Tom Romita

Writer. Director. Frustrated Human.

Tom has been successfully (not) writing “unscripted” television shows for almost twenty years.  From the romantic comedy of “Blind Date” and “Matched in Manhattan,” to the family drama of “Wife Swap” and “Shalom in the Home,” to the workplace shenanigans of “Counting Cars” and “New York Ink,” Tom has crafted stories to the delight of millions of viewers over the years.  He’s reached a level of success that has allowed him to live in the city he loves, New York, and secure a wife and daughter so beautiful, people think he’s adopted.  But now, he’s doing it the right way. He’s writing stuff down. Right here. Please enjoy his website, and feel free to share, Tweet or contact Tom directly to say hi, exchange ideas, or introduce him to really rich people who might want to produce his movies.


As an aspiring movie producer, I’ve been recently considering the question that baffles all aspiring motion picture creators. How the #^&% are you supposed to make any money in this business? Everyone knows of the rich movie producers with the house in the hills, the Bentley and the blonde bombshell, but for every one of these there are probably a dozen aspiring producers out there begging for a loan from family members to pay off the debt they racked up maxing out their credit cards making one measly movie. The most intriguing example of this phenomenon was the story of Cathy Schulman, the producer of the Oscar winning Crash, who after winning the naked gold guy, could not pay her rent. She successfully convinced investors to fork over millions of dollars to make five pictures, the highest powered actors and directors and cinematographers followed her on a mission to create pieces of art that people loved, paid for and someone profited from. But not her.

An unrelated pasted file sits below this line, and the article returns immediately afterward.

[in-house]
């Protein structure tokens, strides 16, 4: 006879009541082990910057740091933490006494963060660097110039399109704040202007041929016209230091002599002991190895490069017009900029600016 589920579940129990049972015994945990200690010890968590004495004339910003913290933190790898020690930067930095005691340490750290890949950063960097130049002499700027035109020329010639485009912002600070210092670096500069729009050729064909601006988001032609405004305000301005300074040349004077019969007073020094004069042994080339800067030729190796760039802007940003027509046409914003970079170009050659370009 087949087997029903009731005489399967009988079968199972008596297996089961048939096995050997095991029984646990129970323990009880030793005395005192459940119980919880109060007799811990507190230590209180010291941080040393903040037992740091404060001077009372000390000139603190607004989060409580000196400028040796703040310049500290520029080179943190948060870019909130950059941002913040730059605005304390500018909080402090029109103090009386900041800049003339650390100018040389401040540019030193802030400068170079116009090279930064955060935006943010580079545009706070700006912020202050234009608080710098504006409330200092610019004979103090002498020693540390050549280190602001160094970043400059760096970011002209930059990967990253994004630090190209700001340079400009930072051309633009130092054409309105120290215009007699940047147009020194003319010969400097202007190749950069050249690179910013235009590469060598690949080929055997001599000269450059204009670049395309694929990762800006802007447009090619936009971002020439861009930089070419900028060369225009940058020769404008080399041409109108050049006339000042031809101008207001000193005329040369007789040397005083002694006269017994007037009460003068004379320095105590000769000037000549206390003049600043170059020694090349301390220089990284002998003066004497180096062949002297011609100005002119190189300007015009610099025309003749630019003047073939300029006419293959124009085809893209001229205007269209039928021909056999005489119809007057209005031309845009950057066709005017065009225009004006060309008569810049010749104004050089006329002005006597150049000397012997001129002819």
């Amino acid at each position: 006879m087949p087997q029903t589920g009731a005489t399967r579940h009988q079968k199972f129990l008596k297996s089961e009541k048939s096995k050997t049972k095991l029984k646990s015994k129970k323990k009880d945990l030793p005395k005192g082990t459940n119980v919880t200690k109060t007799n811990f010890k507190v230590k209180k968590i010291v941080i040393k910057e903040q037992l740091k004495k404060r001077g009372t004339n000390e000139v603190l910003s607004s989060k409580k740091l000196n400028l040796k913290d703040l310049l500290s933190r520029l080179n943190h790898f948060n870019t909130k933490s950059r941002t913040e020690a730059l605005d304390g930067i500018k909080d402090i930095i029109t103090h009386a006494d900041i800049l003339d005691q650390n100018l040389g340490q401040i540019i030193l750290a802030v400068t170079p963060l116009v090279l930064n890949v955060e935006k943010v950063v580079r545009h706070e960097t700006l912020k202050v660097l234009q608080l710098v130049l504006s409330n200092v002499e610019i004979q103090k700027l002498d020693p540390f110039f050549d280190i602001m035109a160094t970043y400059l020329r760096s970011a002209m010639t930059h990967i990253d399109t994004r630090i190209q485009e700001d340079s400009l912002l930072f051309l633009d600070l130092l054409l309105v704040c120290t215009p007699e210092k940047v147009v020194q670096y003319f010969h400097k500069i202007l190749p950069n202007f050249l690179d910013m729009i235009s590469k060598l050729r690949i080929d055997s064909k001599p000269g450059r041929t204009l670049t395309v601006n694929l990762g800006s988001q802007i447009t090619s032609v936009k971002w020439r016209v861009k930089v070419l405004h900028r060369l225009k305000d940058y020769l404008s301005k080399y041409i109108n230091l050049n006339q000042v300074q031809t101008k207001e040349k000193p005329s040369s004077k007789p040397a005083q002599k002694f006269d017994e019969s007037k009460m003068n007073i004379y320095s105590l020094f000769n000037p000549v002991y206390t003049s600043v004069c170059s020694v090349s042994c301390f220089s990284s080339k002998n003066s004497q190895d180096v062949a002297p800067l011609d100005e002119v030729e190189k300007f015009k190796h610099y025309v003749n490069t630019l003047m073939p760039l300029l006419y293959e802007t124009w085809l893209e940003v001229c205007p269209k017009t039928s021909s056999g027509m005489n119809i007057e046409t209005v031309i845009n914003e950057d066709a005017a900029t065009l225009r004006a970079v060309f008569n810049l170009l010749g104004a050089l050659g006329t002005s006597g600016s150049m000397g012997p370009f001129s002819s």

There have been dozens of books written about the movie business, and they are fun, fascinating reads. I’ll give the short version of the process:

Anyone with an idea is a movie producer- that’s right- even you. Then comes the hard part of your job- getting enough money, approximately $200,000-$200,000,000 depending on your idea, to put your idea on film, let people know what you did, and distribute it to these people so they can pay to enjoy it. Simple, but not so easy. And how do you make money in the process? See the opening paragraph…

Movies have widely varying budgets based on talent involved, special effects, locations, etc. The finished products vary wildly in entertainment value and marketability, often, but not always, based on their budgets. But with the wide variety of talent and dollars poured into these products of various end quality, movie producers must try to entice consumers to pay to see these movies with absolutely no say on how much that will cost.

Tickets for the “Police” reunion tour cost hundreds or thousands of dollars, while you can go see a local band for under $10. Less popular product, lower price. The Metropolitan Opera tickets- $120, the same tickets for the Sparrowfart, Arkansas Performing Arts Society’s rendition of Carmen- $3. Filet Mignon costs $30, Quarter Pounder- $5. A Lambourghini- $200,000 a Kia- $15,000. So why on earth are consumers expected to pay the same price for “Lord of the Rings” as “The Hottie and the Nottie”?

The former made hundreds of millions of dollars while the latter made $25,000 for reasons too obvious to dwell on. The question is this, while few people with firing synapses will plop down 10-15 dollars to see Paris Hilton carry a story for 2 hours, how many would cough up $3? And let’s be honest, anyone considering attending a Paris Hilton flick probably doesn’t have 10 expendable dollars, but they might have 3.